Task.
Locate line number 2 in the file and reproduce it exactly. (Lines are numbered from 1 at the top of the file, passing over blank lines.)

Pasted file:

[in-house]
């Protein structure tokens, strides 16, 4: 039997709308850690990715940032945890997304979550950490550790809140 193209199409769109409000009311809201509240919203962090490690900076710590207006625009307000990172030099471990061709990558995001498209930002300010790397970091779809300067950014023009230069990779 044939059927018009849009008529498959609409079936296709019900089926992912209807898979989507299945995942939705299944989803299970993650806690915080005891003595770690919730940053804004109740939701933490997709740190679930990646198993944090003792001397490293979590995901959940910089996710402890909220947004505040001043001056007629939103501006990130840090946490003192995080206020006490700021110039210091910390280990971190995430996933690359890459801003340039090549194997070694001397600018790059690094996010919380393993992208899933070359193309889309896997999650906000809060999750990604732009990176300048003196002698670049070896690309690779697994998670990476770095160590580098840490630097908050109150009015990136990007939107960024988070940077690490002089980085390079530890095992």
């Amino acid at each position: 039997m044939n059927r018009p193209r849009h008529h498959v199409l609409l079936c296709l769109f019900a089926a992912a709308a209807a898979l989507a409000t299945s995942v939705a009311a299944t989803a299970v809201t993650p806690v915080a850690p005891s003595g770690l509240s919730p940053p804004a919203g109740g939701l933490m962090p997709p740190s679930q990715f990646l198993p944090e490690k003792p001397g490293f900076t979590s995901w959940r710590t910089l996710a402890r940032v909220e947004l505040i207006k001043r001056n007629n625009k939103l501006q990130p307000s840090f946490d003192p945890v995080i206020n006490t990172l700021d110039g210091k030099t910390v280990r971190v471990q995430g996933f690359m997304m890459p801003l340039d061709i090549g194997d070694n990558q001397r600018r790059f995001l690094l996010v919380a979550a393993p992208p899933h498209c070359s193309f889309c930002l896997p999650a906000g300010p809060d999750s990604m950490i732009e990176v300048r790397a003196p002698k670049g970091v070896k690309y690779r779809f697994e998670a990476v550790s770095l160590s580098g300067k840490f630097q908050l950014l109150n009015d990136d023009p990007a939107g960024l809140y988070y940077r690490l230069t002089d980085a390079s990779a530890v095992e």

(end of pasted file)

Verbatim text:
């Protein structure tokens, strides 16, 4: 039997709308850690990715940032945890997304979550950490550790809140 193209199409769109409000009311809201509240919203962090490690900076710590207006625009307000990172030099471990061709990558995001498209930002300010790397970091779809300067950014023009230069990779 044939059927018009849009008529498959609409079936296709019900089926992912209807898979989507299945995942939705299944989803299970993650806690915080005891003595770690919730940053804004109740939701933490997709740190679930990646198993944090003792001397490293979590995901959940910089996710402890909220947004505040001043001056007629939103501006990130840090946490003192995080206020006490700021110039210091910390280990971190995430996933690359890459801003340039090549194997070694001397600018790059690094996010919380393993992208899933070359193309889309896997999650906000809060999750990604732009990176300048003196002698670049070896690309690779697994998670990476770095160590580098840490630097908050109150009015990136990007939107960024988070940077690490002089980085390079530890095992």